THE JUDGES' GUIDELINES: We use the word "poem" to
include text and performance taken together. Some judges
like to attribute separate numerical values to various
elements of a poem (e.g., the importance of the topic,
imagery, metaphors, articulation, gestures, and other less
tangible elements). Others prefer to take a more holistic
approach. Whatever approach you choose, please, give each
poem only one score on a scale from 0.0 (= the worst
possible poem) to 10.0 (= the perfect poem). Use only one
Penalties for overtime might come up, but the timekeeper and
scorekeeper will determine this after you submit your
The audience may try to influence you; they may applaud you
or boo you. That's their prerogative. Please remember that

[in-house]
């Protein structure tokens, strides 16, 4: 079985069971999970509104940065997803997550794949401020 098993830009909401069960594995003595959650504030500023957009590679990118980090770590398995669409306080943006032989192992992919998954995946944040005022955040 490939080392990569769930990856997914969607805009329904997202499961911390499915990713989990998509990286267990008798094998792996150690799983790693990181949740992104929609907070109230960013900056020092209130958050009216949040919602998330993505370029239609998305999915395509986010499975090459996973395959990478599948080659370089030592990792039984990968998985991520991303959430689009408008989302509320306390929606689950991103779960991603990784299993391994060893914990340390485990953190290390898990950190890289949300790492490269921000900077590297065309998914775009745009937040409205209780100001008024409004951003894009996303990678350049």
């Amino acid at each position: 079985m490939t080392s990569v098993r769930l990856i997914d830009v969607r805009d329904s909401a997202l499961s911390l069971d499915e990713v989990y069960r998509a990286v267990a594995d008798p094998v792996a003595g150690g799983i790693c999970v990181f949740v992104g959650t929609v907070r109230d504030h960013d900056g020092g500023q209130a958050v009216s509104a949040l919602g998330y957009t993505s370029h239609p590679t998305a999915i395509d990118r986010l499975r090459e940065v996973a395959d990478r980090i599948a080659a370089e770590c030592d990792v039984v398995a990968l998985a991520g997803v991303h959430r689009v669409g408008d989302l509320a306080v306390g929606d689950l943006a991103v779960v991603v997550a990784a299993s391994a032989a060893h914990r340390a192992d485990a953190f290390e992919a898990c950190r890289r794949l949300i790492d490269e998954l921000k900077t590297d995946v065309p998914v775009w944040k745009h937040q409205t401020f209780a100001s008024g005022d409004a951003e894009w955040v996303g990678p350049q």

in a quiet poem, the audience has no way to communicate what
Be fair and consistent! As long as the better poem gets the
better score, you're doing your job well. If you give the
first poem a seven and the other judges give it a nine, that
doesn't mean you should give the second poem a nine unless
it's a lot better than the first poem.
Although the high and low scores will be thrown out, don't
ever make a joke out of your score thinking that it doesn't
really matter. A poem about geometry does not automatically
deserve PI as a score. Nor does one about failing a
breathalyzer test deserve a 0.08.
Scores sometimes rise as the night progresses. That's called
"Score Creep." Remember that poets performed in the
randomized order. So, the first poem you hear may be the
best poem of the night. In order to minimize score creep,
you may want to keep record of scores you give. As long as
you stay consistent, you're doing your job well.
The host will come by to answer any questions.